“You have to focus, right?” Leonard said. “That’s the one event where you have to focus the most. You have to really lock in before you run it. You have to get your rhythm down. You have to get everything right, but once you’re blowing through them you can really feel yourself moving. And that’s one of the enjoyments because you can feel your progress.” 

Being able to run in the 110 hurdles and 300 hurdles sounds similar, but the two events are quite different. 

“Practicing for hurdles events is all about strides, how many strides between the hurdles, how many steps you really need to organize how fast you’re going to go through them,” Leonard said. “If you lose that stride your race is almost over.” 

Even Newsome said that Leonard primarily works out with the other 300 hurdlers. 

“I think the 300 hurdles is probably relative to his competition in the state, is probably where he excels at the most,” Newsome said. “Once in a blue moon you get a kid that I think is probably what we’d call a multi-event kid.” 

Leonard even flashes his athleticism on the football field. He played wide receiver last fall on the JV football team for the Titans.  

“That’s the sport I’ve been playing the longest,” Leonard said. “I’ve been playing that close to nine years at this point. I’ve always been a wide receiver. I’ve always liked catching. I think that’s translated very well from track and track has translated very well to football.” 

The two sports are completely different, but Leonard sees some similarities. 

“You just have to attack both, right? You’ve got to attack the defense in football, and track, I mean I don’t think you can leave anything off of the track. You can’t leave off of the football field,” he said. “You just have to give it your all.” 

Because of football, along with other reasons, Leonard is a track-and-field runner who doesn’t compete in cross-country. 

“I believe cross-country doesn’t entirely fit with the goals I want to reach,” he said. “With what I’m doing cross-country isn’t entirely synonymous with the events I do and everything.” 

The Titans are in the early portion of the track-and-field season, but Leonard and three of his teammates had the honor of competing this past weekend in the Adidas Track Nationals at Virginia Beach. They competed in the boys 4×400 Relay National Elite Finals. The foursome finished 25 overall with a time of 3:35.66.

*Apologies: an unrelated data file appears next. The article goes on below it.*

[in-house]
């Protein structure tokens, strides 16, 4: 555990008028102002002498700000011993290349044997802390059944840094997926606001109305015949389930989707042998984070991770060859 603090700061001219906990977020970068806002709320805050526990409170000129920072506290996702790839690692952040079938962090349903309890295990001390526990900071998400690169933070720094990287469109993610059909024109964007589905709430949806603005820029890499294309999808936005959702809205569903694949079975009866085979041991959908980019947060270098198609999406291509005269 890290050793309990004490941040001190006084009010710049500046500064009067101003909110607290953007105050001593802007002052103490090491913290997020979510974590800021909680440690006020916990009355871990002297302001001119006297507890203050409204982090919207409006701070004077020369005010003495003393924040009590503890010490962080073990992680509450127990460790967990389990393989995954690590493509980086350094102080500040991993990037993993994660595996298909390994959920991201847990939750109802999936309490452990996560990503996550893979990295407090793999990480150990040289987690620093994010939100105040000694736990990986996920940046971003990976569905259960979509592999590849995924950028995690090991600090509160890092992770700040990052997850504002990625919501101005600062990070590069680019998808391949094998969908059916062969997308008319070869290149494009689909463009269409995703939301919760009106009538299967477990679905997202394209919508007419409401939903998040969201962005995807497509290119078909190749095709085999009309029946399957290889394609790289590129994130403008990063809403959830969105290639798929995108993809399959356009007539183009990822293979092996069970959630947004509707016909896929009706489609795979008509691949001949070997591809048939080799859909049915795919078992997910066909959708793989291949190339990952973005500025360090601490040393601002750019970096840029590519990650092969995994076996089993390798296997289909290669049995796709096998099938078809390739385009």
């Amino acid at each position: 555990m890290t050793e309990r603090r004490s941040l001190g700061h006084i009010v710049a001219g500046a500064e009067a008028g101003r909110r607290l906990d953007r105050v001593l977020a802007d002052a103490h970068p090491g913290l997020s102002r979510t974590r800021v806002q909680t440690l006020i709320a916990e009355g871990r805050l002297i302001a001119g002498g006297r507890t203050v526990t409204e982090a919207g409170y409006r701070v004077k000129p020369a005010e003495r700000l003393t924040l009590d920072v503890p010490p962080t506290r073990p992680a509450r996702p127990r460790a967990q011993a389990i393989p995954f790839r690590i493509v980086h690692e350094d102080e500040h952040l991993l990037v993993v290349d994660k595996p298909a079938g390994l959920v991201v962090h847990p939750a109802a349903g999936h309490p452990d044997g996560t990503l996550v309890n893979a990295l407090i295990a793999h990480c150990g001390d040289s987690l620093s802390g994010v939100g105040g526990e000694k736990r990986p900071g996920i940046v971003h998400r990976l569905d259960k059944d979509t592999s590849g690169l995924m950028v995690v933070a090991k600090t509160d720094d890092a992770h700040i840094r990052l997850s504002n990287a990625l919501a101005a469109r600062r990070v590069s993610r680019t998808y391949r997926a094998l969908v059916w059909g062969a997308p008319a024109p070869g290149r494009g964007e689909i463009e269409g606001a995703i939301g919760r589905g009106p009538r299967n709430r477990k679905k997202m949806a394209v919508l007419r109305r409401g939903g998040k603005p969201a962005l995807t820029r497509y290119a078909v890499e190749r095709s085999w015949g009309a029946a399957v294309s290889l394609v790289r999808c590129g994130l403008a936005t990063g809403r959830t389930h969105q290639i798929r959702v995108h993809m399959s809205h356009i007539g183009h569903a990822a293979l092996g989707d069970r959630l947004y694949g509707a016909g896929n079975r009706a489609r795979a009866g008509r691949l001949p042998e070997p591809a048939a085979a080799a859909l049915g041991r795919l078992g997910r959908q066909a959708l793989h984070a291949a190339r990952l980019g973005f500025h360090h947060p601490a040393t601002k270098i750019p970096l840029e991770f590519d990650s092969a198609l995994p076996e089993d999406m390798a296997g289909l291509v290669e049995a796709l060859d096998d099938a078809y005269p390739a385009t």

“I think I just want to be successful in all the things I do,” Leonard said. “I want to be a successful football player. I want to be a successful athlete in track and I want to be a successful student.” 

With a 4.4 GPA, he’s well on his way to accomplishing his goals. With more than two school years remaining, Leonard said that he’d like to major in neuroscience in college. 

Leonard might even have an interesting choice as to what to compete in track and field if he competes in college. High school track and field in North Carolina doesn’t offer decathlon, but it might be the perfect thing for someone accomplished in as many events as Leonard. 

“He’s a big kid. He’s tall. He’s probably at least 6-2, 6-3, and he’s very fit,” Newsome said. “He’s lean, but you know that type of frame, and the reason I say that his throws are a component of that as he’s getting in college. So, I don’t think that would be problematic for him, not that stature makes one better than the other.” 

The possibility is out there once college coaches start recruiting him. Leonard said he has considered competing in both the indoor heptathlons and outdoor decathlons.